CURE directed and written by Kiyoshi Kurosawa from his own novel, produced by Tetsuya Ikeda, Satoshi Kanno, Atsuyuki Shimoda and Tsutomu Tsuchikawa, with Koji Yakusho, Masato Hagiwara, Tsuyoshi Ujiki and Anna Nakagawa. 111 minutes. A Daiei production. Opens Friday (October 5). For venues and times, see First-Run Movies, page 95. Rating: NNNNN
cure's mood is so trance-like,you emerge from the theatre uncertain if you've seen it or dreamed it. Simply, a Japanese police inspector gets caught up in a series of gruesome signature homicides. The killings are all remarkably similar but are perpetrated by different people, and are all apparently motiveless murders of friends, loved ones and business associates.
The inspector discovers Mamiya, a drifter who seems to be suffering from such severe amnesia that he can't remember questions he's just been asked or answers he's just received. He's something like David Hare's Wetherby, a character described as a central disfiguring blankness, but Mamiya turns out to be rather more than a mere enigma.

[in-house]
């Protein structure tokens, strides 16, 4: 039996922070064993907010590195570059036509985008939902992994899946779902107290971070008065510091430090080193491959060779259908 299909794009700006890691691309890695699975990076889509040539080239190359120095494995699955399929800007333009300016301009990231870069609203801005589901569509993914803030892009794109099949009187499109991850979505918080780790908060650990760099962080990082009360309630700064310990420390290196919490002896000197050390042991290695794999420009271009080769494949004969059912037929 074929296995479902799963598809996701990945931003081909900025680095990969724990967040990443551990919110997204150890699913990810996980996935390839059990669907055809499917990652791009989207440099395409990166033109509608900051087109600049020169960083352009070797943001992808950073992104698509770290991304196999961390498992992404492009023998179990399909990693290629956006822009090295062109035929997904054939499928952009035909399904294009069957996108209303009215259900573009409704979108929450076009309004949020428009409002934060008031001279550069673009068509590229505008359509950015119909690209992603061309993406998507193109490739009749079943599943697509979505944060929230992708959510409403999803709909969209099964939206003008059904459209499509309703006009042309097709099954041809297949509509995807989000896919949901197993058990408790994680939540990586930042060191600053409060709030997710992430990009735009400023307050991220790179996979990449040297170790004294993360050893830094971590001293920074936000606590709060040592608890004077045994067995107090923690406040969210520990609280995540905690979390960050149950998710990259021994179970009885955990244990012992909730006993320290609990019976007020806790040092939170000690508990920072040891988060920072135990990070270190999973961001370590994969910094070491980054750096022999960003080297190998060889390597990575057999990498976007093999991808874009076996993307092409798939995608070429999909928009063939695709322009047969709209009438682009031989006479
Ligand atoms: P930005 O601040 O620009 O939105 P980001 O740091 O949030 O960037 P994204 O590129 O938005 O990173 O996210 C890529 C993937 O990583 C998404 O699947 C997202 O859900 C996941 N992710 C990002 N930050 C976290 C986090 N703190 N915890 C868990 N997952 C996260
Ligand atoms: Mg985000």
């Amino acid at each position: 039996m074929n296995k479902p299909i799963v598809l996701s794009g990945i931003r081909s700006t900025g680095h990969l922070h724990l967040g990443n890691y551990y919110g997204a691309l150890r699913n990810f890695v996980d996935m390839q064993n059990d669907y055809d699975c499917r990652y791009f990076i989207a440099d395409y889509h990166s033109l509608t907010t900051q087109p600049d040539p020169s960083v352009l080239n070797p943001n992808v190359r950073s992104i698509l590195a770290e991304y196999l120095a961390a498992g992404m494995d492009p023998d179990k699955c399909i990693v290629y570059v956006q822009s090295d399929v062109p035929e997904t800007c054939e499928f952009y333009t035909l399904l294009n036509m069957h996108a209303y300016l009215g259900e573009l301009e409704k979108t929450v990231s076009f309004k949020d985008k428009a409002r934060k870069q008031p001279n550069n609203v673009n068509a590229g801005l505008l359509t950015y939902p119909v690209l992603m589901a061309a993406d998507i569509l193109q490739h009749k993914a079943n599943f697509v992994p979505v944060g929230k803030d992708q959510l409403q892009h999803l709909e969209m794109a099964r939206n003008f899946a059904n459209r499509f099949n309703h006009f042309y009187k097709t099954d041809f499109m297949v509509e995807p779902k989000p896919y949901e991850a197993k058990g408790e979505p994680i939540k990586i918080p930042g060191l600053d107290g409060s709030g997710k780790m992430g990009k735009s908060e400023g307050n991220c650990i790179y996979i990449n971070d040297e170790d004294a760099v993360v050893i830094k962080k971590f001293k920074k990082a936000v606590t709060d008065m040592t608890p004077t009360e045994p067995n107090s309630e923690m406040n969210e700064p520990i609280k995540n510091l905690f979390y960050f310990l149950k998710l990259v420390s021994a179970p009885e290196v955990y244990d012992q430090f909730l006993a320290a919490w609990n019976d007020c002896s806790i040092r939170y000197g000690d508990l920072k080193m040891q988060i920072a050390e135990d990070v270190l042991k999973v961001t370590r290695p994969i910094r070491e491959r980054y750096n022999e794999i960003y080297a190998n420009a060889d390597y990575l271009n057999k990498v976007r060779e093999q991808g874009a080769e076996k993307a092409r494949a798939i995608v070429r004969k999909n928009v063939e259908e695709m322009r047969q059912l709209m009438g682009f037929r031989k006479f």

The wheels of international film distribution sometimes grind exceedingly slowly -- this atmospheric horror film has taken four years to achieve commercial release in Canada, despite the fact that the Toronto International Film Festival gave director Kiyoshi Kurosawa a retrospective a couple of years ago. I saw Cure at this year's Miami Film Festival.
Given the dumbed-down state of the current marketplace, Cure's delayed release is not surprising. At a time when American films increasingly rely on unreal settings and disorienting editing styles, Kurosawa works with long shots and long takes, and prefers to use architecture and geography to "cut" and frame the shots within the frame. He also rejects practical solutions to his mysteries, as in character A did B because of C.
There's a cultural underlay here that isn't obvious to the North American viewer.
I'd speculate that the film's thematic linchpin, remote-control murder, is linked to the 1994 sarin gas attacks in the Tokyo subway system. If so, it becomes a way of addressing the apocalyptic idea of the attacks without dealing with the practical facts of those assaults (which were launched by a cult under orders) -- rather in the way that a film like The Wild Bunch is about Vietnam without being about Vietnam.
On another level, Cure asks much the same question as Memento: "If you can't remember what you've done, do you know who you are?"
One of the year's most intriguing and unsettling films, even if it is four years old.